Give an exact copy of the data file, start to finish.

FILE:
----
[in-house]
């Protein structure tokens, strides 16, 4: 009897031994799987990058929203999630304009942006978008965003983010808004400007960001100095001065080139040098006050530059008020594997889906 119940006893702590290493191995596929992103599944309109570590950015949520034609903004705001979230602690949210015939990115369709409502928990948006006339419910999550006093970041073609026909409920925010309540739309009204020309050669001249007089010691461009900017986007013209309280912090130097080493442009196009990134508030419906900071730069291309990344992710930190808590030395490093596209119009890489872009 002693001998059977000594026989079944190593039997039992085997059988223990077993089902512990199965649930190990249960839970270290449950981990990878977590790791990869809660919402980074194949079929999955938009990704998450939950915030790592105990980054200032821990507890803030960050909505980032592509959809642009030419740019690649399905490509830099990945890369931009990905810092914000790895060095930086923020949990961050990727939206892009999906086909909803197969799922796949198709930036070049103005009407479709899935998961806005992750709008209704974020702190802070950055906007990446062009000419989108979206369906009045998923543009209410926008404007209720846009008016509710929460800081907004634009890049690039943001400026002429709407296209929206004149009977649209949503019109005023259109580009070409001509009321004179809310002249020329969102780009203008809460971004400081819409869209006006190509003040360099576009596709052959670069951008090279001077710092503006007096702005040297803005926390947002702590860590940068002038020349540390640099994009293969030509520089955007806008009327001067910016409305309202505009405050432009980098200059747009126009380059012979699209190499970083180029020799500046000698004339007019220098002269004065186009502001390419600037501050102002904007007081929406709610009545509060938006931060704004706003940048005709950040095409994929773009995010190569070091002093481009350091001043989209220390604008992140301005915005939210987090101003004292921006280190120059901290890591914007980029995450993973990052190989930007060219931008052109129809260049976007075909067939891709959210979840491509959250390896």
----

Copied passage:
[in-house]
């Protein structure tokens, strides 16, 4: 009897031994799987990058929203999630304009942006978008965003983010808004400007960001100095001065080139040098006050530059008020594997889906 119940006893702590290493191995596929992103599944309109570590950015949520034609903004705001979230602690949210015939990115369709409502928990948006006339419910999550006093970041073609026909409920925010309540739309009204020309050669001249007089010691461009900017986007013209309280912090130097080493442009196009990134508030419906900071730069291309990344992710930190808590030395490093596209119009890489872009 002693001998059977000594026989079944190593039997039992085997059988223990077993089902512990199965649930190990249960839970270290449950981990990878977590790791990869809660919402980074194949079929999955938009990704998450939950915030790592105990980054200032821990507890803030960050909505980032592509959809642009030419740019690649399905490509830099990945890369931009990905810092914000790895060095930086923020949990961050990727939206892009999906086909909803197969799922796949198709930036070049103005009407479709899935998961806005992750709008209704974020702190802070950055906007990446062009000419989108979206369906009045998923543009209410926008404007209720846009008016509710929460800081907004634009890049690039943001400026002429709407296209929206004149009977649209949503019109005023259109580009070409001509009321004179809310002249020329969102780009203008809460971004400081819409869209006006190509003040360099576009596709052959670069951008090279001077710092503006007096702005040297803005926390947002702590860590940068002038020349540390640099994009293969030509520089955007806008009327001067910016409305309202505009405050432009980098200059747009126009380059012979699209190499970083180029020799500046000698004339007019220098002269004065186009502001390419600037501050102002904007007081929406709610009545509060938006931060704004706003940048005709950040095409994929773009995010190569070091002093481009350091001043989209220390604008992140301005915005939210987090101003004292921006280190120059901290890591914007980029995450993973990052190989930007060219931008052109129809260049976007075909067939891709959210979840491509959250390896």